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Subsurface Mapping Helps Transit Design

S

ubsurface utility mapping and engineering for a new transit system deployed a ground penetrating radar (GPR) to locate the position and depth of buried infrastructure. Identifying potential conflicts and issues early in the design process helped ensure the project proceeded according to schedule.

Problem

Design and planning new construction requires detailed understanding of potentially conflicting subsurface structures. This case study shows GPR used in the subsurface utility mapping and engineering(SUM/SUE) process for a new transit corridor.

The objective is to identify the location of all buried infrastructure, survey its position, create digital map layers and identify conflicts with new construction plans.

GPR Contribution to Solution

GPR is commonly used to locate buried infrastructure, including concrete and plastic pipes, abandoned pipes and cables as well as old foundations, ducts and chambers.

For this exercise, a Noggin® 250 GPR on a SmartCart® was used. A LMX200™ GPR system could also have been used to get the same results. GPR identified features are normally marked out with paint or markers on the surface. The geo-referenced location of the detected targets are recorded and entered into a database of GIS systems to render multiple layer digital maps.

The ASCE 38–02 standard for SUE provides guidance on the mapping deliverable. Steps entail reviewing utility records, verifying and locating on site, and sometimes excavating to expose targets for full identification and characterization.

Field operator using GPS to geo-reference located marks
Figure 1
Field operator using GPS to geo-reference located marks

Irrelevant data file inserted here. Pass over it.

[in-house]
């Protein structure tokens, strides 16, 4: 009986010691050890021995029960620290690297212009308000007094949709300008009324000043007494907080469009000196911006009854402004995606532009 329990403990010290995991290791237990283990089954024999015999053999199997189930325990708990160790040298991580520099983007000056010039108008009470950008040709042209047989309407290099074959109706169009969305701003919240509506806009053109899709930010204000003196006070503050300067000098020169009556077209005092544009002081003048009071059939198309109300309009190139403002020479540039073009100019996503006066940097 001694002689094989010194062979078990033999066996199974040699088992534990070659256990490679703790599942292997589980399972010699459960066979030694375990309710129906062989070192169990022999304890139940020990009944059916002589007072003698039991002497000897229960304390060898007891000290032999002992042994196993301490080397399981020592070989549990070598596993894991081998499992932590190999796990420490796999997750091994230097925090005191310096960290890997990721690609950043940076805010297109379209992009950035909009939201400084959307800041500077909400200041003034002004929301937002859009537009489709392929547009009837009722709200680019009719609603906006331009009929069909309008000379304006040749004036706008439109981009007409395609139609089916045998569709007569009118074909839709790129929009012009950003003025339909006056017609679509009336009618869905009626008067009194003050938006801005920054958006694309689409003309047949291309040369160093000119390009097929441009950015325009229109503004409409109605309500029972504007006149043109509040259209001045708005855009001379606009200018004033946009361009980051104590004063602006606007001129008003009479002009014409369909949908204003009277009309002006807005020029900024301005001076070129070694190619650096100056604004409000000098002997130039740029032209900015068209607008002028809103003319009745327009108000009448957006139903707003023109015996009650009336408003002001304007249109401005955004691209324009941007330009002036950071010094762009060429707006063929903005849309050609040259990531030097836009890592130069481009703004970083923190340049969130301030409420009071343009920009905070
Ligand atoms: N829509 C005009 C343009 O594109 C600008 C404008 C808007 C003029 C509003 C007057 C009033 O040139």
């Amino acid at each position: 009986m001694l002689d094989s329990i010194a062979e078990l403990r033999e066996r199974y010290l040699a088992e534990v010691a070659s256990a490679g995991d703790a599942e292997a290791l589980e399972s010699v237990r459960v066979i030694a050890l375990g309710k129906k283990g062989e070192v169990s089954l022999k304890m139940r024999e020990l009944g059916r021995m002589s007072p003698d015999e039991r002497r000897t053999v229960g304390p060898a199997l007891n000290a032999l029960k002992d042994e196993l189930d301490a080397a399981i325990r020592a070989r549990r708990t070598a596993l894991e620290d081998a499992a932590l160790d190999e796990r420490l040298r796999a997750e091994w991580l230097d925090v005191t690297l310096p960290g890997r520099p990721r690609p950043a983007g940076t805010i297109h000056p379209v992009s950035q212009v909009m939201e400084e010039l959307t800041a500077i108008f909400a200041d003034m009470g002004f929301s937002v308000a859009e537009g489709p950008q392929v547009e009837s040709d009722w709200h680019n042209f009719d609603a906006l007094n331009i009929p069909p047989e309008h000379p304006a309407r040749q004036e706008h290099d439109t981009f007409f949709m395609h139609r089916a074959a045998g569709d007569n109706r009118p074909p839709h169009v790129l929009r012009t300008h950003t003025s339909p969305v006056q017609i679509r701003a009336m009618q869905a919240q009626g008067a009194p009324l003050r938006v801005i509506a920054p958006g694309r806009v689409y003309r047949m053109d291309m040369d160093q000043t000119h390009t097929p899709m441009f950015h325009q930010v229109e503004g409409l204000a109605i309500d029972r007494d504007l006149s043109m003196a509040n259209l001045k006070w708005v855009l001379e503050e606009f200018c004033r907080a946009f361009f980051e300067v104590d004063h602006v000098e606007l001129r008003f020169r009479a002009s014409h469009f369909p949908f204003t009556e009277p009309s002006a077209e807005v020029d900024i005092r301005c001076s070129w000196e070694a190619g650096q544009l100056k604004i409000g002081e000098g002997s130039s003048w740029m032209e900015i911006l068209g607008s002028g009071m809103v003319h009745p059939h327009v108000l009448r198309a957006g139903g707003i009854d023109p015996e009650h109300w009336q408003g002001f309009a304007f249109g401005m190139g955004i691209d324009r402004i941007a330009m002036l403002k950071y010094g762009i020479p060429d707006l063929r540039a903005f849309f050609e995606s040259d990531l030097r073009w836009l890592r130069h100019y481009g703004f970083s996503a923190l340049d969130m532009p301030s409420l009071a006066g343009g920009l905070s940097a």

Typical digital map showing results of field mapping.
Figure 2
Typical digital map showing results of field mapping.

The GPR survey of this site found a number of buried pipes and cables. This information was incorporated into CAD drawings and used in the construction planning process. Knowledge of the location and depth of gas lines and other buried infrastructure allowed city planners to find the best route for the new transit corridor.

GPR cross-section showing multiple pipes and cables
Figure 3
GPR cross-section showing multiple pipes and cables

Results & benefits

GPR surveys provide a complete picture of subsurface infrastructure. The benefits of using GPR include:

  • Simple deployment on site
  • Immediate visual response with accurate depth estimate
  • Detection of a variety of buried obstructions
  • No requirement to hook-up to the target
  • Complements the use of EM induction, magnetics and vacuum excavation

GPR is commonly used in subsurface utility mapping and engineering to provide accurate location and depth of underground assets. Using this information to update maps and identify potential design conflicts saves both time and money in the engineering design process.

Download the case study: Subsurface Mapping Helps Transit Design

Learn more about Noggin® GPR

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